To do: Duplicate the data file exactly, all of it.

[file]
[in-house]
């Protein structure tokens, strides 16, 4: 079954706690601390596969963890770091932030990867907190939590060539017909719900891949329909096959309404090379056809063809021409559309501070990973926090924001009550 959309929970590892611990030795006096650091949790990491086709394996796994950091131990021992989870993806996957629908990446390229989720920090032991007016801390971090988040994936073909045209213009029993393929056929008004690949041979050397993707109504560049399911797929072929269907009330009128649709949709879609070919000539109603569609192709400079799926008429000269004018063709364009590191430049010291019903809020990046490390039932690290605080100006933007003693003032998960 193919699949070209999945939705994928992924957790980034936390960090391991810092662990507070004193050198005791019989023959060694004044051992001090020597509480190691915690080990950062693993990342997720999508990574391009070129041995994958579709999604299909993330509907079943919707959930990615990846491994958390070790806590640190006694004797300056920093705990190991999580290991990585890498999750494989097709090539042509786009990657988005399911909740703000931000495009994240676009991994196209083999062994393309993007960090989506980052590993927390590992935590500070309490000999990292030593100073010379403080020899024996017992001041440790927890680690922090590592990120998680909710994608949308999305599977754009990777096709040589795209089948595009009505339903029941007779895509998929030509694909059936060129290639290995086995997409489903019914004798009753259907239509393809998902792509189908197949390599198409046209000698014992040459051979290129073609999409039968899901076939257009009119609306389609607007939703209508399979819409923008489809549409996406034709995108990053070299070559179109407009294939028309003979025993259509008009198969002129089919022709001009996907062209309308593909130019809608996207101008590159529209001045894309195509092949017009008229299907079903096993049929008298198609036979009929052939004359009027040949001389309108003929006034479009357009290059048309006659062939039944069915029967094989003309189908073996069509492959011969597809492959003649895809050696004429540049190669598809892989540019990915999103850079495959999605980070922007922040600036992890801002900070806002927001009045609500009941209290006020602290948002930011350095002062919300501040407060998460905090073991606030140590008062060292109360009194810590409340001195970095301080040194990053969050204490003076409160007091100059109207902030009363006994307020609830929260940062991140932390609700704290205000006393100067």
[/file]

[in-house]
């Protein structure tokens, strides 16, 4: 079954706690601390596969963890770091932030990867907190939590060539017909719900891949329909096959309404090379056809063809021409559309501070990973926090924001009550 959309929970590892611990030795006096650091949790990491086709394996796994950091131990021992989870993806996957629908990446390229989720920090032991007016801390971090988040994936073909045209213009029993393929056929008004690949041979050397993707109504560049399911797929072929269907009330009128649709949709879609070919000539109603569609192709400079799926008429000269004018063709364009590191430049010291019903809020990046490390039932690290605080100006933007003693003032998960 193919699949070209999945939705994928992924957790980034936390960090391991810092662990507070004193050198005791019989023959060694004044051992001090020597509480190691915690080990950062693993990342997720999508990574391009070129041995994958579709999604299909993330509907079943919707959930990615990846491994958390070790806590640190006694004797300056920093705990190991999580290991990585890498999750494989097709090539042509786009990657988005399911909740703000931000495009994240676009991994196209083999062994393309993007960090989506980052590993927390590992935590500070309490000999990292030593100073010379403080020899024996017992001041440790927890680690922090590592990120998680909710994608949308999305599977754009990777096709040589795209089948595009009505339903029941007779895509998929030509694909059936060129290639290995086995997409489903019914004798009753259907239509393809998902792509189908197949390599198409046209000698014992040459051979290129073609999409039968899901076939257009009119609306389609607007939703209508399979819409923008489809549409996406034709995108990053070299070559179109407009294939028309003979025993259509008009198969002129089919022709001009996907062209309308593909130019809608996207101008590159529209001045894309195509092949017009008229299907079903096993049929008298198609036979009929052939004359009027040949001389309108003929006034479009357009290059048309006659062939039944069915029967094989003309189908073996069509492959011969597809492959003649895809050696004429540049190669598809892989540019990915999103850079495959999605980070922007922040600036992890801002900070806002927001009045609500009941209290006020602290948002930011350095002062919300501040407060998460905090073991606030140590008062060292109360009194810590409340001195970095301080040194990053969050204490003076409160007091100059109207902030009363006994307020609830929260940062991140932390609700704290205000006393100067």